It must be easy to use without any complications
The user interface must be friendly; complicated interfaces will make the job harder for you.
Free to Air Satellite System
Free to air satellite systems can be defined as a satellite system primarily designed to receive “in the clear” or unscrambled satellite broadcasts. At the present time, there are literally hundreds of channels of news, sports, networks, special interest programming and ethnic channels and foreign language channels that are available without a subscription. The selection is also constantly changing, with new channels coming online and some old ones going offline or changing their broadcast schemes. In the past years, most broadcasters have switched their broadcasts to digital, although there are still a number of analog broadcasts, mostly in the C band range that are available.
Free to Air Satellite Receiver
This of course is the most important part of your system. There are currently several different digital broadcast formats, however most free to air broadcasts use the common MPEG2-DVB format. When selecting a satellite receiver, you will want to ensure that you are choosing a receiver that decodes the correct format. If you reside in Europe, many pay broadcasters such as Irdeto, Viaaccess, Nagravision, Mediaguard, Betacrypt also use the MPEG2-DVB format and you can receive these signals(upon subscription) if you select a receiver that supports a common interface module which is a removable module that allows for a smart card which is required for reception of various European pay services. Additionally, a number of foreign pay channels receivable in North America can be decoded using a common interface and a subscription. If you intend on using your DVB receiver for pay programming, you will need a smart card and a subscription, both of which are available from the satellite service provider. North American direct to home services cannot be received via a DVB receiver as they use proprietary equipment. Common interface modules are due to laws in several European countries that forbid sales of proprietary satellite receivers that are locked into a single service. However, for most North American free to air applications, you will need little more than a quality free to air receiver.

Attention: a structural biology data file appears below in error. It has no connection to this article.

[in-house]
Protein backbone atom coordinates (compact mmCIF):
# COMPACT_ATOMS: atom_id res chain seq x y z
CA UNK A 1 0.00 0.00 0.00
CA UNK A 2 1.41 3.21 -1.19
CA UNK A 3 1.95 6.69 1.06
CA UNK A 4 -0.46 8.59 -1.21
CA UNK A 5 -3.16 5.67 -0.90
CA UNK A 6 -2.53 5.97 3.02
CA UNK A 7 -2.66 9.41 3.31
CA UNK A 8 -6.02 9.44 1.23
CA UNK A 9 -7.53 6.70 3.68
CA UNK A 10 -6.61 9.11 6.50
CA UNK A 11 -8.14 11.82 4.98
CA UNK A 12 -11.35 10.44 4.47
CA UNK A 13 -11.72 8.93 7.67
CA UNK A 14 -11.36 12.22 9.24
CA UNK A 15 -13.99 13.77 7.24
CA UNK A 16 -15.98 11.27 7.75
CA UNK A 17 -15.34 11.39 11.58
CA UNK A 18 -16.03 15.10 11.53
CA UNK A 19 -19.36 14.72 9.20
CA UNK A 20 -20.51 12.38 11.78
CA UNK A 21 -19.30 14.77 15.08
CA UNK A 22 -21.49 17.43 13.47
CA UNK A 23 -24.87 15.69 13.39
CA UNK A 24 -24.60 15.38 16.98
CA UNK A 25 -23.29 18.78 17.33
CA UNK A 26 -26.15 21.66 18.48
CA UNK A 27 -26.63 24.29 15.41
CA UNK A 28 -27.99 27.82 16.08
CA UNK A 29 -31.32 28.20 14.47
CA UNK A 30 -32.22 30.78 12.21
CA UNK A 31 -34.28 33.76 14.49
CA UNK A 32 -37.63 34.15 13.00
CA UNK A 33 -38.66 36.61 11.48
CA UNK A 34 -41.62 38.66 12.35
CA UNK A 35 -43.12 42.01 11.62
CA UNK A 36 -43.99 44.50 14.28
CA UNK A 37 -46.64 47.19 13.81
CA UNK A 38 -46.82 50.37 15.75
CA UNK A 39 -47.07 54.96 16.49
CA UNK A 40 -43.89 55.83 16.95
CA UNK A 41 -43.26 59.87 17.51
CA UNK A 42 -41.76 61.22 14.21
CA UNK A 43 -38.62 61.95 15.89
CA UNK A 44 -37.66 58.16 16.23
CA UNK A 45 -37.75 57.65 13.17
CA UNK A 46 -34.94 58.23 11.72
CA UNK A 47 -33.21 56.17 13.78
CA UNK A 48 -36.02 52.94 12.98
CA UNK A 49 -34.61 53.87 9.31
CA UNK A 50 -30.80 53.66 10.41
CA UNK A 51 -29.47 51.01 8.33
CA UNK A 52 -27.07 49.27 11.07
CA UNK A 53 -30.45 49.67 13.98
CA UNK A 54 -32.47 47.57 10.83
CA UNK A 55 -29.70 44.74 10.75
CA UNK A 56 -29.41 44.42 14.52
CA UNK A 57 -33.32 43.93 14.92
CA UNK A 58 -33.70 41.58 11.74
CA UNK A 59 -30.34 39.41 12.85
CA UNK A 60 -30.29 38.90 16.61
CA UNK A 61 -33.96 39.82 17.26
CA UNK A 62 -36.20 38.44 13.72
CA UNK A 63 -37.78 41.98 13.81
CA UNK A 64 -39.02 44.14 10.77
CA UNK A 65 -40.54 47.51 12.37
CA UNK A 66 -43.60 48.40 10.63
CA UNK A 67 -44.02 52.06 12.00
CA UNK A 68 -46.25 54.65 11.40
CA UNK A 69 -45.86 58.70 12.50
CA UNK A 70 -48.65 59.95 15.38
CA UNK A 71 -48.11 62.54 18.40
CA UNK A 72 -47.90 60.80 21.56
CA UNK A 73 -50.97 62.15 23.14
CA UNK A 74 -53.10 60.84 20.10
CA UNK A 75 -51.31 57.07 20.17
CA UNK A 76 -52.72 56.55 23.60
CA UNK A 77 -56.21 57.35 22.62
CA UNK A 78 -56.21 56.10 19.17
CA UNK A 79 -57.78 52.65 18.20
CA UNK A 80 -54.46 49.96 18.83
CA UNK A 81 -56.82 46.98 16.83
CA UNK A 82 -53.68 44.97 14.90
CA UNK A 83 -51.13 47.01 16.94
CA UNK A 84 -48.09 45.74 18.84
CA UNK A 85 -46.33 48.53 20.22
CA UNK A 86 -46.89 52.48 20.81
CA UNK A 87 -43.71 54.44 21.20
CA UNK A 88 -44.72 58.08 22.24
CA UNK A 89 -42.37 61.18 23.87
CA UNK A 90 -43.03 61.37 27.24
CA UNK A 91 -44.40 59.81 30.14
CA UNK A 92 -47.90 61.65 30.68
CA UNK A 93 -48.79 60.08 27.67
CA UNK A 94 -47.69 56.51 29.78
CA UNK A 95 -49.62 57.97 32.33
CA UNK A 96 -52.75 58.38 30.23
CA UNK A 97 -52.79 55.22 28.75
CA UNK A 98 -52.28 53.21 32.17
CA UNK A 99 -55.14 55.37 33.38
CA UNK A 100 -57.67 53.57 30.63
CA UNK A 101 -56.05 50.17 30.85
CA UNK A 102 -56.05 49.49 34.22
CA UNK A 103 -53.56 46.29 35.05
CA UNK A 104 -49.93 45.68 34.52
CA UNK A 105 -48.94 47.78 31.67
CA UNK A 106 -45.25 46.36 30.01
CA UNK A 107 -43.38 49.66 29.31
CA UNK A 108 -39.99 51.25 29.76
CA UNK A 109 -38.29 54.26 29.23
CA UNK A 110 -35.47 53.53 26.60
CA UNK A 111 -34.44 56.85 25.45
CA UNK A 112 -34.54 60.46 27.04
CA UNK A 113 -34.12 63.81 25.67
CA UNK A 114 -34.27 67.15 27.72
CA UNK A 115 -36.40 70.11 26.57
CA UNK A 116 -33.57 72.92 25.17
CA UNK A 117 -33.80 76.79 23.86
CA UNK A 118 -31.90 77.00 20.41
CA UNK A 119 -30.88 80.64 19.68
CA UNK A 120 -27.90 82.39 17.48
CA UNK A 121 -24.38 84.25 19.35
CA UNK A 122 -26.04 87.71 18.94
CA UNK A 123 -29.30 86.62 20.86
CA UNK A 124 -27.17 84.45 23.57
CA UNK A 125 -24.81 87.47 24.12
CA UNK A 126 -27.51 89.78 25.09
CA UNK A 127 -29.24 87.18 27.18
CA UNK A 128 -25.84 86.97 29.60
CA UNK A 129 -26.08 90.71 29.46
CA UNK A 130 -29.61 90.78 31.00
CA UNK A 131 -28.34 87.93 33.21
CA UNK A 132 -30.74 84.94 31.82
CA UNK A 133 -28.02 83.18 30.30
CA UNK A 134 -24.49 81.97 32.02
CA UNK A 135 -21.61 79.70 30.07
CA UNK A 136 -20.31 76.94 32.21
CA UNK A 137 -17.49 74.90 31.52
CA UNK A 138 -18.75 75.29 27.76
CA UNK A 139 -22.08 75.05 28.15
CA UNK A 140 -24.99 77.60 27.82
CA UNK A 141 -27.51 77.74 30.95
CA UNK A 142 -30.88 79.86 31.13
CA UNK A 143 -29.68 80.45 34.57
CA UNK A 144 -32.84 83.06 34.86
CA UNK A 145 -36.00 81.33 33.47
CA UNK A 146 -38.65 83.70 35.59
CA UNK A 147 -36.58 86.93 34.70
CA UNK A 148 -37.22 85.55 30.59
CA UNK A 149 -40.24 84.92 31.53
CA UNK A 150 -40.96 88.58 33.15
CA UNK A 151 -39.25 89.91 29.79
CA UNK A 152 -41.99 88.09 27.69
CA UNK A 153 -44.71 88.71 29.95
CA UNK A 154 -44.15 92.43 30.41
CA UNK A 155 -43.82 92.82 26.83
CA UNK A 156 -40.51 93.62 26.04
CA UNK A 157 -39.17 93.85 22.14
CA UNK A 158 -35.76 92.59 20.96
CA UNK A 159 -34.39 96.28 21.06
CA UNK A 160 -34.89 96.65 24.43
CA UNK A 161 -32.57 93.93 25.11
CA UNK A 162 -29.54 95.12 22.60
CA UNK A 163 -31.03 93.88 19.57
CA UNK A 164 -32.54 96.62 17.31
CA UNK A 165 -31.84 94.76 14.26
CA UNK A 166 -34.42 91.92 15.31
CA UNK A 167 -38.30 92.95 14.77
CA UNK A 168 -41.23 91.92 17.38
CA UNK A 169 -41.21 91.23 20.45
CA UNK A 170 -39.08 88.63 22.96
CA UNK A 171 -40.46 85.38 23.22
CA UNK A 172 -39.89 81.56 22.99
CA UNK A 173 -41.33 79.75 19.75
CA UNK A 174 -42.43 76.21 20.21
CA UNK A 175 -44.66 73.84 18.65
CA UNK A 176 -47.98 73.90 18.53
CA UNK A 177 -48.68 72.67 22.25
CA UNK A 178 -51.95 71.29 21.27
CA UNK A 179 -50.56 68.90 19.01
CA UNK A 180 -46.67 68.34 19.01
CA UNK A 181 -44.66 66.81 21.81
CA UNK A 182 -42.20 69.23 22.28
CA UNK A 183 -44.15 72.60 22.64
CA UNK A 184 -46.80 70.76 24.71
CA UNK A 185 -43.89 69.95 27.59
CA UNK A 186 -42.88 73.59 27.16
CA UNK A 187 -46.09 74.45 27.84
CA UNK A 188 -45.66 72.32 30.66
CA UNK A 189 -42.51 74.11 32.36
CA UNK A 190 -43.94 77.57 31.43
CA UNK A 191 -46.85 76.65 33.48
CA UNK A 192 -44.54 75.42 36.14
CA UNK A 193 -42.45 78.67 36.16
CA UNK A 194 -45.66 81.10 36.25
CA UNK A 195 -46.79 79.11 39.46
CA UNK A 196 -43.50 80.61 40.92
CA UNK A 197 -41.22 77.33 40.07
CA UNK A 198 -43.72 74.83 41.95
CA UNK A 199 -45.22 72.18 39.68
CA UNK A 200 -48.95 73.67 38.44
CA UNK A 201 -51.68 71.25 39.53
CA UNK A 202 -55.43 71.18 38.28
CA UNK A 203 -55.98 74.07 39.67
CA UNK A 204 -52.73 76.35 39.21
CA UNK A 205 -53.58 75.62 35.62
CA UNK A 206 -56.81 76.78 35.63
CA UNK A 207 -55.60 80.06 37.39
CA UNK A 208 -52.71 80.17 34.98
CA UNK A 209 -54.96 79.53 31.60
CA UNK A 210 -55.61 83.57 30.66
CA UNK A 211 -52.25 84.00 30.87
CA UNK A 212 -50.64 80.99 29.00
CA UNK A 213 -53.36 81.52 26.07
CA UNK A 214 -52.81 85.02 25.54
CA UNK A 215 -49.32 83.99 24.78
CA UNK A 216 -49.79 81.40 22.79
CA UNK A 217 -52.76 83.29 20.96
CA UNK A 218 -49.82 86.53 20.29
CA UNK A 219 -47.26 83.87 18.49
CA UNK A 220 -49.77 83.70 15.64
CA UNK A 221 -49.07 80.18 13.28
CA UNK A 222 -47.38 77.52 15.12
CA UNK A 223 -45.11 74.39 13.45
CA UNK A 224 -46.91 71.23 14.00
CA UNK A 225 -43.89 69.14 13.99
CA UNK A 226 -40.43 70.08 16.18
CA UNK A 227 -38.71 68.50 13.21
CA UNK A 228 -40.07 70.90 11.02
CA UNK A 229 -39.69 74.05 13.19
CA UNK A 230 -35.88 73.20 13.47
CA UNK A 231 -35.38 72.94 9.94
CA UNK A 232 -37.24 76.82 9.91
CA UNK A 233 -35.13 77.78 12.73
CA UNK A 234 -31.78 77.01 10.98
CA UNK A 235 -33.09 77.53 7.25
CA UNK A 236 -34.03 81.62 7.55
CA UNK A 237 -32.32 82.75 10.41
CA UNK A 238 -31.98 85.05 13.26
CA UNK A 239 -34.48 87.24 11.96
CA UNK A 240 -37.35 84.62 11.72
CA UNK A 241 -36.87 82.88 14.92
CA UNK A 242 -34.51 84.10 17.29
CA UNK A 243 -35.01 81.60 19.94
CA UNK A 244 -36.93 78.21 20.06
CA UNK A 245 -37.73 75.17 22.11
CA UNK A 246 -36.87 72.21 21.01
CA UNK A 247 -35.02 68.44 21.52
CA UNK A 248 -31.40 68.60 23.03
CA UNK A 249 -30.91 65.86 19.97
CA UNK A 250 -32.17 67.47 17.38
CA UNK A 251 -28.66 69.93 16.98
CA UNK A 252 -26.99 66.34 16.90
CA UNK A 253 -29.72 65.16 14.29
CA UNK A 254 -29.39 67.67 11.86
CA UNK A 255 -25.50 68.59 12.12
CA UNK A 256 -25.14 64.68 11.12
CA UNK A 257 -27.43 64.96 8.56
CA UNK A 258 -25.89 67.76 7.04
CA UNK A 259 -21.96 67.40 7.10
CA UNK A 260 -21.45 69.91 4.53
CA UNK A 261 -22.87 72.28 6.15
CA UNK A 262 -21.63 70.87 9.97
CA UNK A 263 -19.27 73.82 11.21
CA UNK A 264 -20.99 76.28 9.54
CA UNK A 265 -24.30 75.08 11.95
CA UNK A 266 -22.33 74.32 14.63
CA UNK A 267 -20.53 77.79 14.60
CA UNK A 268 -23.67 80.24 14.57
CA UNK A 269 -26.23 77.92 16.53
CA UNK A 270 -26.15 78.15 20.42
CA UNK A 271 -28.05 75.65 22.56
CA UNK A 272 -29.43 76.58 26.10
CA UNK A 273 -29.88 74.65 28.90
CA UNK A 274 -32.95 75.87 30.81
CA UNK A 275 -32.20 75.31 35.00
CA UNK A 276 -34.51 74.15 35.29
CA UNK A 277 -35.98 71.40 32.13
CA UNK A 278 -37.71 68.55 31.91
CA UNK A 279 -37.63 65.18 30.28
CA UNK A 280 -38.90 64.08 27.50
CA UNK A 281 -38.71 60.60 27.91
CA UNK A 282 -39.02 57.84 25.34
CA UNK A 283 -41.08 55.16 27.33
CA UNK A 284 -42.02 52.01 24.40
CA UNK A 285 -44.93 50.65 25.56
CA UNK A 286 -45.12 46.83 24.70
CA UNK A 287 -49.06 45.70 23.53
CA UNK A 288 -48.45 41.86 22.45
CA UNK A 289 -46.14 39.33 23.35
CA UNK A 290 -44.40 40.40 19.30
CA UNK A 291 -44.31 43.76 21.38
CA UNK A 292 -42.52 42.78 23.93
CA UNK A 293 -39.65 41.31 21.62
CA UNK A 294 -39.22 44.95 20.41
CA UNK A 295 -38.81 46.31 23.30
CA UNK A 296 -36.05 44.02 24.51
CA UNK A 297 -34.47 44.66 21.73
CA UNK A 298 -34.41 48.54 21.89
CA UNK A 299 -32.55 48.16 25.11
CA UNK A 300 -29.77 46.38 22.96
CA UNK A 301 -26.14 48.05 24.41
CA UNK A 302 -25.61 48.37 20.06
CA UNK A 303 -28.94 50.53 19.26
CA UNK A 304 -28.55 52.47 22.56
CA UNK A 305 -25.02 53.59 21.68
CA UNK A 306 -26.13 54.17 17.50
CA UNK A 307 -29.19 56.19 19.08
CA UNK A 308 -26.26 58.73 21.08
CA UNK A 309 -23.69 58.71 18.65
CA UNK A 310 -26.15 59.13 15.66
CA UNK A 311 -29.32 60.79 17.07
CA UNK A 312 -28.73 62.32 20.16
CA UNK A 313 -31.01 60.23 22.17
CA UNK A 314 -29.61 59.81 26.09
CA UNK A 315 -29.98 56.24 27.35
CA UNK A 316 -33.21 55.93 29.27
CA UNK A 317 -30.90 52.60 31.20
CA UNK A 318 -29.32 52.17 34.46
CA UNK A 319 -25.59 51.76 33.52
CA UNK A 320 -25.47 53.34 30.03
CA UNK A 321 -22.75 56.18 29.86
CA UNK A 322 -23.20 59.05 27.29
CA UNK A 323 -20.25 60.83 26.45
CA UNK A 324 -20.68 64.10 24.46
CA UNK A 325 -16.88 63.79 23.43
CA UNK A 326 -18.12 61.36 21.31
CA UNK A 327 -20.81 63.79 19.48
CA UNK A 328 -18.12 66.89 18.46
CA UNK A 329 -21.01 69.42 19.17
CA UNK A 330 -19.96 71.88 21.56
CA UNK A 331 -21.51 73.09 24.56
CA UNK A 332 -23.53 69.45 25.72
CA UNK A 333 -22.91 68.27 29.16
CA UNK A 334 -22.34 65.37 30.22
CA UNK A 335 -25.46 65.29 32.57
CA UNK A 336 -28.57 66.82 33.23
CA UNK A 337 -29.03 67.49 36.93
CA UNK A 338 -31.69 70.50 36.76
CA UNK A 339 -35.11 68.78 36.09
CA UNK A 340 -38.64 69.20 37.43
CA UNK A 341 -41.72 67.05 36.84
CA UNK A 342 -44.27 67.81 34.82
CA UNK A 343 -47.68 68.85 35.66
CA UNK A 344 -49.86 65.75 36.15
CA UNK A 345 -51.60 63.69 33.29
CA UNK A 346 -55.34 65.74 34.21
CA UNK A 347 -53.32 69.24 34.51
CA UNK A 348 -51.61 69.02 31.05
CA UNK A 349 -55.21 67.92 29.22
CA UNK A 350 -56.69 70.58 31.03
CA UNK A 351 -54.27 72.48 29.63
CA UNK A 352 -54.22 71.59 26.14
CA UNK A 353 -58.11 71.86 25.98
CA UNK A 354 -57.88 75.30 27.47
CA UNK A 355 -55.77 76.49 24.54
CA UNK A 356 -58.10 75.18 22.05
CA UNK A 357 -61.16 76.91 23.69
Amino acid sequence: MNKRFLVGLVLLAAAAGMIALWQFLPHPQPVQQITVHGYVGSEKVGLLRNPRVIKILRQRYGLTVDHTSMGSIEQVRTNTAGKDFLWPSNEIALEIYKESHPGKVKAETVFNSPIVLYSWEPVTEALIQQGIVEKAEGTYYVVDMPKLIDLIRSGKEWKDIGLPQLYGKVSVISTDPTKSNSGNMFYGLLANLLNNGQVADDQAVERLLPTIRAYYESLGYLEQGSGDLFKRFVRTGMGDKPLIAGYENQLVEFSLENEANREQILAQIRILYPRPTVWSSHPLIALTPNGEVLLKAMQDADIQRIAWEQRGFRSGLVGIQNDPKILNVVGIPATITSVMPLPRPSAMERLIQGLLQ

If you wish to record your programming, you may wish to invest in a free to air receiver with a integrated personal video recorder(pvr), allowing for dozens of hours of recorded programming. Additionally, there are a number of things to be taken into consideration when choosing a satellite receiver. Some retail outlets offer European DVB satellite receivers. While these will work with North American signals, some are not pre-programmed with the locations of North American satellites as are most receivers designed for North American users and most come equipped with connections that are for the most part inapplicable here in North America, such as SCart connections and different coaxial connectors. As well, not all receivers are created equal, many have features that others do not.
For example, if you are interested in good sound quality, then you will want a receiver with a Dolby Digital or ACconnection. Not all receivers are equipped with this. As well, you will likely want a receiver equipped with an S-Video or at the very least composite video and audio connections. Also if you are interested in looking for hard to find channels or “wild satellite feeds”, then you may want to invest in a receiver that has a blind search function which will scan an entire satellite for all channels on all bands. As well, you will want to ensure that your receiver has a fairly fast processor, some can take 1.5-seconds to change between channels which can be painful, especially if you are used to DTH systems which are relatively fast.
Free to air satellite programming transmits using C-band (a frequency allocation used for a communications satellite that uses 5.92to 6.42GHz for uplinks and 3.to 4.GHz for downlinks). However, modern free-to-air satellite TVs use Ku-Band programming that uses frequencies of 1to 14.GHz for uplinks and around 11.to 12.GHz for downlinks. Uplinks are signal paths from earth stations going to a satellite. On the other hand, downlinks are signal paths from a particular satellite going to earth.
Free to air satellite TVs enable you to pick up different unencrypted broadcasts via any appropriate receiver. You should not confuse free to air satellite TV with FTV (or free-to-view) because FTV programming also comes without charge, but is encrypted. This means that having free-to-view programming on your television can restrict various broadcasts, depending on your geographic location.
Hi-def television via satellite usually means investing in a Sky HD box, paying for installation, and forking out each month for the subscription, so there’s definitely a demand for alternative, cheaper paths to HD satellite material.
You don’t need to go the Sky route; a free-to-air (FTA) HD box will bring you the limited UK free-to-air HD satellite channels (ie BBC HD) and, with the right dish setup, European HD ones as well – not to mention access to all the FTA UK and European standard-definition channels, too.
For such ‘independent’ use in the UK and Europe, Fortec Star has joined Pace and Humax with an HD set-top box. While not a brand well known to most readers, the Canadian manufacturer has a history of producing respected, good value receivers.
This unassuming box is well made and quite tastefully styled, although the circular ‘on’ light à la Sky+ is a bit cheeky – suggesting PVR function when there isn’t any. The remote looks cheap next to TV and DVD remotes from the Japanese multinationals, but it goes one better than Sky, doubling as a universal control for your TV, VCR and DVD player.